The inequality between Jewish and Arab students in Pisa exams grew significantly in 2018, results released in December show. Even though the scores of Jewish students remained unchanged compared to the previous round of tests in 2015, Arab students’ scores dropped significantly in all subjects.

The range of possible scores on the Pisa tests is 200 to 800. Scores in reading skills among Arabic speakers fell by 29 points compared to 2015.

In sciences the drop was 26 points and in math, 12 points. The study’s authors noted that the gap of some 30 points is equivalent to the skills learned in an entire school year.

The Education Ministry responded to the publication of the scores with surprise, and announced that they would establish a group to examine the curriculum in Arabic language and the use of teaching hours and other resources.

In a joint session of the Knesset Education Committee and the Committee on the Rights of the Child on Monday, a ministry representative said that in addition to the general recommendations, separate teams were established to consider each subject – science, math and native language.

The teams’ members include both Jewish and Arab experts. Their conclusions are due to be completed in the near future, he said.

Unequal funding

MK Yousef Jabareen (Joint List), the chairman of the Committee on the Rights of the Child, said at the meeting:

“I look at the inequality between Arabs and Jews in the results of the Pisa exams and I see that there are two different countries here. The Jewish students are in a good situation compared to the world average, and the Arab students are at the bottom of the table.

“This is an impossible situation. The pedagogical recommendations are important, but they are not enough to correct the situation. We need an investment in resources and infrastructure, too. I call on the Education Ministry to cooperate with professionals in the Arab community, such as the committee on Arab educational matters, to advance a comprehensive plan that can lead to a correction of this situation.”

Hebrew class in ORT Sallama school in the Bedouin village of Sallama, February 27, 2020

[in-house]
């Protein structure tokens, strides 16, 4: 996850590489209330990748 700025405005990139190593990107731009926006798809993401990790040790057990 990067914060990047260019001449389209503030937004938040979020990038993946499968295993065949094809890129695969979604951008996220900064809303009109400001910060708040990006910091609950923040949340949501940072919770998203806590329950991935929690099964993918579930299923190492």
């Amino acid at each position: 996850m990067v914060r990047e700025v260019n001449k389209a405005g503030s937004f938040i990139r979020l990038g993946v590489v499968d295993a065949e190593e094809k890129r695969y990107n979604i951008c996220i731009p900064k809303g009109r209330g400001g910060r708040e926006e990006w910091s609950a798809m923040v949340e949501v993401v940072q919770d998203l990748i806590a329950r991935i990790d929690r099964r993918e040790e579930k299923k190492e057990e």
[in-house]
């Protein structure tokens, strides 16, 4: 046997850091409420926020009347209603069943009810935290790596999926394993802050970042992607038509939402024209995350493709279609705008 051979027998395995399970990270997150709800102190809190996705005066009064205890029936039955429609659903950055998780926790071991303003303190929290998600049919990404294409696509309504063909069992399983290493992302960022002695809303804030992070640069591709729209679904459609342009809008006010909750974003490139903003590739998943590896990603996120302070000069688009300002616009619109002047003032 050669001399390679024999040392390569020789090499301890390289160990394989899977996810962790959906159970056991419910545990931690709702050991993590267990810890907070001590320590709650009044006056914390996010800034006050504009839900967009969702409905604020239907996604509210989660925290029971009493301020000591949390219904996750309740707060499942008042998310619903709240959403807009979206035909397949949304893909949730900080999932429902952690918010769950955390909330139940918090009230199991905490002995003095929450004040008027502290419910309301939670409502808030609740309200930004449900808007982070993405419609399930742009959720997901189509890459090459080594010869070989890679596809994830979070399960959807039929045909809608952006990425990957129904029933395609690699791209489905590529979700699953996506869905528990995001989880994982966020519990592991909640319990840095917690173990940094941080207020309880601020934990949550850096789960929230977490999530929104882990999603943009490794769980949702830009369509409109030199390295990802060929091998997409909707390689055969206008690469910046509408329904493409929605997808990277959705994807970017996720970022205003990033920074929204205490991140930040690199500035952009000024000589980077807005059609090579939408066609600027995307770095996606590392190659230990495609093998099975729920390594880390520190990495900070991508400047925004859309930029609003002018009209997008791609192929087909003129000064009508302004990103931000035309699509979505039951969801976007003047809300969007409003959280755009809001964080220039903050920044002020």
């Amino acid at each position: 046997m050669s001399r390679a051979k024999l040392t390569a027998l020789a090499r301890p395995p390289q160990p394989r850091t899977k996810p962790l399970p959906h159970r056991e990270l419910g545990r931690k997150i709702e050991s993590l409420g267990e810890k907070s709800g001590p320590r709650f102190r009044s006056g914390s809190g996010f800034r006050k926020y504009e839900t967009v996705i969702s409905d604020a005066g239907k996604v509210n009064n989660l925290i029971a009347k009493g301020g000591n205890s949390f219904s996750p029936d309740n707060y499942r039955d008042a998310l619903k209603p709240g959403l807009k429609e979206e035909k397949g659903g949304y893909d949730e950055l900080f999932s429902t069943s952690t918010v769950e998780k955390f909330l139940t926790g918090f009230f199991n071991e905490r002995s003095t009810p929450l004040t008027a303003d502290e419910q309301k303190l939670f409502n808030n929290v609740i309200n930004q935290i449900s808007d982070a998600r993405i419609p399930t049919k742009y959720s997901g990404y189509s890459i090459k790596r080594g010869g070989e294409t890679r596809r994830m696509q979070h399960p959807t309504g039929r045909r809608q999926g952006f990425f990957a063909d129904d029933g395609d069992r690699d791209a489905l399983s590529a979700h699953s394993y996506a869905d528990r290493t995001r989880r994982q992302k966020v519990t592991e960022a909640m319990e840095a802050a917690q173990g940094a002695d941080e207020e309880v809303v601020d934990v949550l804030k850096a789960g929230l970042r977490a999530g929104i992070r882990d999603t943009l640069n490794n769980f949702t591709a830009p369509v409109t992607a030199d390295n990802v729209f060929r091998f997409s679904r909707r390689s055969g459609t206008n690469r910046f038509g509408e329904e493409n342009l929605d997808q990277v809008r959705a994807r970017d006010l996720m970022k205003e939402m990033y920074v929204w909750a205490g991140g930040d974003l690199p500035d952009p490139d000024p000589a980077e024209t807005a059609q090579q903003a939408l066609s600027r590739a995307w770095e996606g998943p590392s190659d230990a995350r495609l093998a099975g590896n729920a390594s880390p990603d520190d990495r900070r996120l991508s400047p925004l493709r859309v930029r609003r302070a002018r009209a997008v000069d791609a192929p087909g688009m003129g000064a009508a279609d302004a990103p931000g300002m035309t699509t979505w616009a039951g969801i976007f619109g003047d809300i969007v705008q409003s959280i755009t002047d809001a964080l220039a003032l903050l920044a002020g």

Hebrew class in ORT Sallama school in the Bedouin village of Sallama, February 27, 2020Credit: Rami Shllush

Immediately after the exam scores were released, Dr. Sharaf Hassan, an educator and the chairman of the committee on Arab educational matters, asked the ministry to establish a joint committee to examine the state of Arab education.

The committee on Arab educational matters is a professional body that “represents Arab society in the area of education,” and the ministry has not responded to his request, he said.

“The inequality between Arab education and Hebrew education has been consistent for years, but every time the Education Ministry prefers to find specific solutions instead of dealing with the full picture,” Hassan told Haaretz.

The root of the problem lies in the budgetary inequality between the communities: In the previous school year, the average budget for a student in the Jewish community was 31,639 shekels a year, and in the Arab community it was 24,533 shekels – a difference of 29 percent.

In recent years, the ministry has given greater priority to allocating more teaching hours and other resources in schools whose student bodies include more young people from lower socioeconomic backgrounds – a policy that has had a positive influence on the budgets for Arab schools, whose communitues’ poverty rate is almost 50 percent. But these measures haven’t closed the gaps.